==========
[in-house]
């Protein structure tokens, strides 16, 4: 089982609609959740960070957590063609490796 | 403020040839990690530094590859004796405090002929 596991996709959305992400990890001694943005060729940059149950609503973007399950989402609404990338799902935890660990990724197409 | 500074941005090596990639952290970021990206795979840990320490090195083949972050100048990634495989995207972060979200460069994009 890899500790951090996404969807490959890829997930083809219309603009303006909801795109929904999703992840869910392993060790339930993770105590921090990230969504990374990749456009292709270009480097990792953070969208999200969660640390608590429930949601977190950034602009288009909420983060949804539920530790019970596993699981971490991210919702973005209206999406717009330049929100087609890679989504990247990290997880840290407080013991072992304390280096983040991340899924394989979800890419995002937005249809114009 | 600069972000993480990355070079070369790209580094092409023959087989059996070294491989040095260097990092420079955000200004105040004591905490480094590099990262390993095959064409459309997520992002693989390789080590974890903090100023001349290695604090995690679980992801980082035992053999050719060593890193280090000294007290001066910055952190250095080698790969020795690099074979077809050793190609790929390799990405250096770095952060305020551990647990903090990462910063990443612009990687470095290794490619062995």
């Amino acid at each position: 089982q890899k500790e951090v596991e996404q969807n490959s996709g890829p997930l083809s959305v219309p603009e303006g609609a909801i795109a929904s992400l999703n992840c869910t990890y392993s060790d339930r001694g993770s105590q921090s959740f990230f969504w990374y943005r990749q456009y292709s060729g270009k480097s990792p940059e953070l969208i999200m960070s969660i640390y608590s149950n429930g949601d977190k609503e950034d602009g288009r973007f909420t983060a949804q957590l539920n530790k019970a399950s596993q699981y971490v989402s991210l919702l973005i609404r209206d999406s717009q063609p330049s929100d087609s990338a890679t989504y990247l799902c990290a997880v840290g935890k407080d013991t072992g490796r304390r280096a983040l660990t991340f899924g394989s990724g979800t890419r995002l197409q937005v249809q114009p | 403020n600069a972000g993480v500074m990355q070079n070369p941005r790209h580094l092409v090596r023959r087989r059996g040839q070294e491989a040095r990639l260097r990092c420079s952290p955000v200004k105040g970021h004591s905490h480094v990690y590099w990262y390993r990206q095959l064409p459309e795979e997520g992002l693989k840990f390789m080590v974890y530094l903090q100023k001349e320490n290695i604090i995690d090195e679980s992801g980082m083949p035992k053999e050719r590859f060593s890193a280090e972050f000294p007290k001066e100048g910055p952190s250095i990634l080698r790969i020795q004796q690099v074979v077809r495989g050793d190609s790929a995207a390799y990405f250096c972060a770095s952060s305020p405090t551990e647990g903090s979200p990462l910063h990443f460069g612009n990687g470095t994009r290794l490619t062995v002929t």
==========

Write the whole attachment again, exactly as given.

[in-house]
């Protein structure tokens, strides 16, 4: 089982609609959740960070957590063609490796 | 403020040839990690530094590859004796405090002929 596991996709959305992400990890001694943005060729940059149950609503973007399950989402609404990338799902935890660990990724197409 | 500074941005090596990639952290970021990206795979840990320490090195083949972050100048990634495989995207972060979200460069994009 890899500790951090996404969807490959890829997930083809219309603009303006909801795109929904999703992840869910392993060790339930993770105590921090990230969504990374990749456009292709270009480097990792953070969208999200969660640390608590429930949601977190950034602009288009909420983060949804539920530790019970596993699981971490991210919702973005209206999406717009330049929100087609890679989504990247990290997880840290407080013991072992304390280096983040991340899924394989979800890419995002937005249809114009 | 600069972000993480990355070079070369790209580094092409023959087989059996070294491989040095260097990092420079955000200004105040004591905490480094590099990262390993095959064409459309997520992002693989390789080590974890903090100023001349290695604090995690679980992801980082035992053999050719060593890193280090000294007290001066910055952190250095080698790969020795690099074979077809050793190609790929390799990405250096770095952060305020551990647990903090990462910063990443612009990687470095290794490619062995």
């Amino acid at each position: 089982q890899k500790e951090v596991e996404q969807n490959s996709g890829p997930l083809s959305v219309p603009e303006g609609a909801i795109a929904s992400l999703n992840c869910t990890y392993s060790d339930r001694g993770s105590q921090s959740f990230f969504w990374y943005r990749q456009y292709s060729g270009k480097s990792p940059e953070l969208i999200m960070s969660i640390y608590s149950n429930g949601d977190k609503e950034d602009g288009r973007f909420t983060a949804q957590l539920n530790k019970a399950s596993q699981y971490v989402s991210l919702l973005i609404r209206d999406s717009q063609p330049s929100d087609s990338a890679t989504y990247l799902c990290a997880v840290g935890k407080d013991t072992g490796r304390r280096a983040l660990t991340f899924g394989s990724g979800t890419r995002l197409q937005v249809q114009p | 403020n600069a972000g993480v500074m990355q070079n070369p941005r790209h580094l092409v090596r023959r087989r059996g040839q070294e491989a040095r990639l260097r990092c420079s952290p955000v200004k105040g970021h004591s905490h480094v990690y590099w990262y390993r990206q095959l064409p459309e795979e997520g992002l693989k840990f390789m080590v974890y530094l903090q100023k001349e320490n290695i604090i995690d090195e679980s992801g980082m083949p035992k053999e050719r590859f060593s890193a280090e972050f000294p007290k001066e100048g910055p952190s250095i990634l080698r790969i020795q004796q690099v074979v077809r495989g050793d190609s790929a995207a390799y990405f250096c972060a770095s952060s305020p405090t551990e647990g903090s979200p990462l910063h990443f460069g612009n990687g470095t994009r290794l490619t062995v002929t």